Where Do Furs Come From?

Around the World in Fur

Virtually since the beginning of mankind, fur has been valued for its comfort and beauty by people all over the world. Today, the fur trade supports the traditional lifestyles and economies of many people, including Canadian Indians and Inuit living in some of the most remote regions of the planet. With a rich ceremonial and fashion history, furs have personalities as varied and unique as the countries and cultures that have nurtured them.

Whiskey Mink CoatBeaver

Natural (long-haired) beaver has long, lustrous fur, while the soft, velvety, short nap of plucked and sheared beaver is also a favorite with designers who create elaborate effects in varying colors and textures with this remarkably versatile and durable fur.

Chinchilla

Originally from South America, but now farm-raised in both North and South America and Europe, chinchilla has always had snob appeal. This dense, medium-length fur varies in color from gray-black to slate-blue; it is the softest, plushest fur in the world.

Coyote

A very hardy kind of fur. Dense and durable, it is creamy, tan or grey and often used for men’s jackets.

Fisher

An unusual North American wild fur that is very durable, fisher is identified by silky guard hairs in brown to blackish tones with thick underfur.

Fox

The majority of fox sold in North America is farm-raised. Fox is available in the widest range of natural colors of any fur, apart from mink, including silver, crystal blue, red, gray and white. Very long, lustrous guard hair with a thick, soft underfur make fox ideal for adding glamour to collars, cuffs, wraps and stoles.

Lamb

Lamb is the chameleon of fur with a host of personalities. The queen of lamb is broadtail: of Russian origin it is sleek, lightweight, shiny and flat, with a slight wave, like a fine moiré fabric. Naturally brown, black or gray it is often dyed in more exotic colors. Persian lamb, from karakul sheep raised in both Asia and South Africa, is prized for its soft, wavy curls in natural tones of black or gray. Mongolian lamb is unique for its long, curly wild look; naturally off-white, its silky hair is also frequently dyed a kaleidoscope of hues. Mouton pelts are sheared closely for a soft, thick flat fur. Shearling is natural lamb pelts with the leather side sueded or leatherized and worn on the outside, and fur worn as a lining.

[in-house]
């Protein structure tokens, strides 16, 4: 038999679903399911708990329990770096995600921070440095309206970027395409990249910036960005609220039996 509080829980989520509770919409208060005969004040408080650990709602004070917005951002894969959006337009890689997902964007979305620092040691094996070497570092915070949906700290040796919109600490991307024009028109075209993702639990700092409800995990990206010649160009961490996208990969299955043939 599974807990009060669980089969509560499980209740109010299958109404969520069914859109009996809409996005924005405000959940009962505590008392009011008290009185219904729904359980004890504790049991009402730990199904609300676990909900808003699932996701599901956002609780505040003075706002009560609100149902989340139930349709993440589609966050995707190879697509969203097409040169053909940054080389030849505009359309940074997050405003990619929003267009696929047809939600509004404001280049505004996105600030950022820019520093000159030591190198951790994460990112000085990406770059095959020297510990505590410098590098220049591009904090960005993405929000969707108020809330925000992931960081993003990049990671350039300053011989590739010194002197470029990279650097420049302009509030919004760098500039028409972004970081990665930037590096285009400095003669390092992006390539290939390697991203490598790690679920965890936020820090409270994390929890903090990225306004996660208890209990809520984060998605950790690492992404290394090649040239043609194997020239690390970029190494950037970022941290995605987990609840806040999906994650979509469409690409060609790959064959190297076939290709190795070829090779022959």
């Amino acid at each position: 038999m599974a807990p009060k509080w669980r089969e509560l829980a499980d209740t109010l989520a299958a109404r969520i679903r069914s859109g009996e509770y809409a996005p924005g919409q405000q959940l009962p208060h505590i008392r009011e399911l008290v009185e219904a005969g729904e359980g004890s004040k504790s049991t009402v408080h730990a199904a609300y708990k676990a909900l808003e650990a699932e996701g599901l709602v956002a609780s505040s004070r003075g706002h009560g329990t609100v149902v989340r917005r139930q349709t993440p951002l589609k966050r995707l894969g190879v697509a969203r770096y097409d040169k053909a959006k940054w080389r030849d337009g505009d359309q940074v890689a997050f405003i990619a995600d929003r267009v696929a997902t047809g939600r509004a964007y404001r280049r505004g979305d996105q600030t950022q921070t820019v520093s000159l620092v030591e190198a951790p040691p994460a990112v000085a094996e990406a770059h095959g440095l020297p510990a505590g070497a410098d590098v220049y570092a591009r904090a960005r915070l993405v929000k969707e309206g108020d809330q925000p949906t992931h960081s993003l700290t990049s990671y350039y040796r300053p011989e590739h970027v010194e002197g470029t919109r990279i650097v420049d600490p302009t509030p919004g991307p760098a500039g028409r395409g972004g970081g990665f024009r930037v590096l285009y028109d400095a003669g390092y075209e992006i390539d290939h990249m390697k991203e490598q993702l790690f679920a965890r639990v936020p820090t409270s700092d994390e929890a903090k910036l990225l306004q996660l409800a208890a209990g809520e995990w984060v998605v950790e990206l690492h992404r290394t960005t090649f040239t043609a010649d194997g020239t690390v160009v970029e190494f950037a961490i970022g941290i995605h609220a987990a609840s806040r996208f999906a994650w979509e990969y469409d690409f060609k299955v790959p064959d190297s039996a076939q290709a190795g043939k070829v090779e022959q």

Lynx

Wildly furry Canadian lynx displays creamy white tones with darker markings while Russian lynx is distinguished by whiter fur with very subtle beige markings. The whiter the fur, the greater the value.

Marten

A close cousin to Russian sable, this beautiful mink-like fur comes in three types: American marten has long silky hair and varies from blue-brown to dark brown, with some golden variations; Baum marten is softer, silkier and shinier than American, while Stone marten is the finest marten of all, with thick, soft guard hairs and a bluish-brown cast over pale underfur.

Mink

Still the most popular fur, mink is soft and lightweight with lustrous guard hair and dense, soft underfur. Primarily farm-raised, the female pelts are smaller in size and have a softer, silkier feel than the larger male pelts. While mink is available in a wide variety of natural colors, it is often dyed as well. Sheared mink has become quite popular for its velvety, sporty, casual look. Mink is very durable.

Muskrat

Muskrat is a North American wild fur that is popular for its natural colour and can also be dyed rich jewel shades. Muskrat is often also sheared to produce a soft luxurious look.

Nutria

Found mainly in Argentina and the Southern USA, nutria is also farmed in Poland and the Czech Republic. Similar to beaver, it is often sheared for a sporty, more lightweight feel. Because its underfur is very soft and plush and its fur can be dyed in a variety of shades, nutria is a popular fur for linings and trims.

Opossum

Woolly and coarse, with a short, dense plush-like fur in colors ranging from yellow-grey to natural brown, New Zealand opossum is often used for liners and men’s coats. The very different American variety has long silvery black-tipped guard hair with thick underfur.

Rabbit

Rabbit generally has mid-length guard hair in a variety of natural colors and is often sheared or grooved. While not very durable, this is a very reasonably priced fur and is enjoying increasing popularity as designers use it to create trims, accessories and fun, casual garments.

Raccoon

Long gray/black guard hair with silvery tips over a woolly, dense undertur makes North American raccoon a very versatile and durable fur. Finn raccoon is farmed in Europe and has long, thick tan guard hair with black tips and dense underfur.

Sable

Russian sable is still the most prized fur in the world, renowned for its legendary silky quality, rarity and light weight. Brown with a silver cast, it is the most expensive fur especially when there is an abundance of silver hair. Canadian sable (brown or golden) is really American marten (see above), and is somewhat less expensive.

Tanuki

Also called Japanese raccoon, has very long guard hair and a full texture. Colour is light amber brown with dark, distinctive markings.

Weasel

Similar look to mink, with short guard hair and semi-dense underfur. Sometimes called China mink. Ermine, the winter phase of the weasel, has silky white fur with telltale black tips. Ermine was once the fur of European nobility who swept about with it decorating their capes and trains. Traces of this medieval tradition survive in the ceremonial robes of judges and academics.beaver